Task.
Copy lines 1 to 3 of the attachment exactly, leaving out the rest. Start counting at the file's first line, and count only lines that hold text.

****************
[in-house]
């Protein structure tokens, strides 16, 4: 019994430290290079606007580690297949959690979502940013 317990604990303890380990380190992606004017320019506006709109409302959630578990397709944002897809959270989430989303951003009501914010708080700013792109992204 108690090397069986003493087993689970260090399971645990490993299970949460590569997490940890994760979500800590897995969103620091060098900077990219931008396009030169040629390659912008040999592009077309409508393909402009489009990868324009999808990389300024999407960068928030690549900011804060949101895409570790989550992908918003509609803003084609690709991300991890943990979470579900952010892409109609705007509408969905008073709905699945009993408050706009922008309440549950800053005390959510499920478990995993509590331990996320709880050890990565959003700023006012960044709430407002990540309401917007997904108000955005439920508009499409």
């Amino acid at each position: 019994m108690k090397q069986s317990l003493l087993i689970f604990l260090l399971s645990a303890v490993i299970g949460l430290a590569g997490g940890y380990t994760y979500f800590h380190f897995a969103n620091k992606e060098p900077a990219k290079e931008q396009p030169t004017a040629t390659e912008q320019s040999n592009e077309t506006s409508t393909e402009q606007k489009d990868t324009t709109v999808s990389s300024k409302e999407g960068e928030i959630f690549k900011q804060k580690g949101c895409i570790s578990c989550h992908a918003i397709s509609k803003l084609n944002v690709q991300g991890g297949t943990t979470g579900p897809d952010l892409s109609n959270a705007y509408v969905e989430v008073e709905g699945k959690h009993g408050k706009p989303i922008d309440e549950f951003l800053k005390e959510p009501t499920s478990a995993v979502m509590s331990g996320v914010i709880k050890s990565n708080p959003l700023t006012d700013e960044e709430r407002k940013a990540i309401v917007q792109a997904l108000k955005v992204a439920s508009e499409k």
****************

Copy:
[in-house]
């Protein structure tokens, strides 16, 4: 019994430290290079606007580690297949959690979502940013 317990604990303890380990380190992606004017320019506006709109409302959630578990397709944002897809959270989430989303951003009501914010708080700013792109992204 108690090397069986003493087993689970260090399971645990490993299970949460590569997490940890994760979500800590897995969103620091060098900077990219931008396009030169040629390659912008040999592009077309409508393909402009489009990868324009999808990389300024999407960068928030690549900011804060949101895409570790989550992908918003509609803003084609690709991300991890943990979470579900952010892409109609705007509408969905008073709905699945009993408050706009922008309440549950800053005390959510499920478990995993509590331990996320709880050890990565959003700023006012960044709430407002990540309401917007997904108000955005439920508009499409």
């Amino acid at each position: 019994m108690k090397q069986s317990l003493l087993i689970f604990l260090l399971s645990a303890v490993i299970g949460l430290a590569g997490g940890y380990t994760y979500f800590h380190f897995a969103n620091k992606e060098p900077a990219k290079e931008q396009p030169t004017a040629t390659e912008q320019s040999n592009e077309t506006s409508t393909e402009q606007k489009d990868t324009t709109v999808s990389s300024k409302e999407g960068e928030i959630f690549k900011q804060k580690g949101c895409i570790s578990c989550h992908a918003i397709s509609k803003l084609n944002v690709q991300g991890g297949t943990t979470g579900p897809d952010l892409s109609n959270a705007y509408v969905e989430v008073e709905g699945k959690h009993g408050k706009p989303i922008d309440e549950f951003l800053k005390e959510p009501t499920s478990a995993v979502m509590s331990g996320v914010i709880k050890s990565n708080p959003l700023t006012d700013e960044e709430r407002k940013a990540i309401v917007q792109a997904l108000k955005v992204a439920s508009e499409k």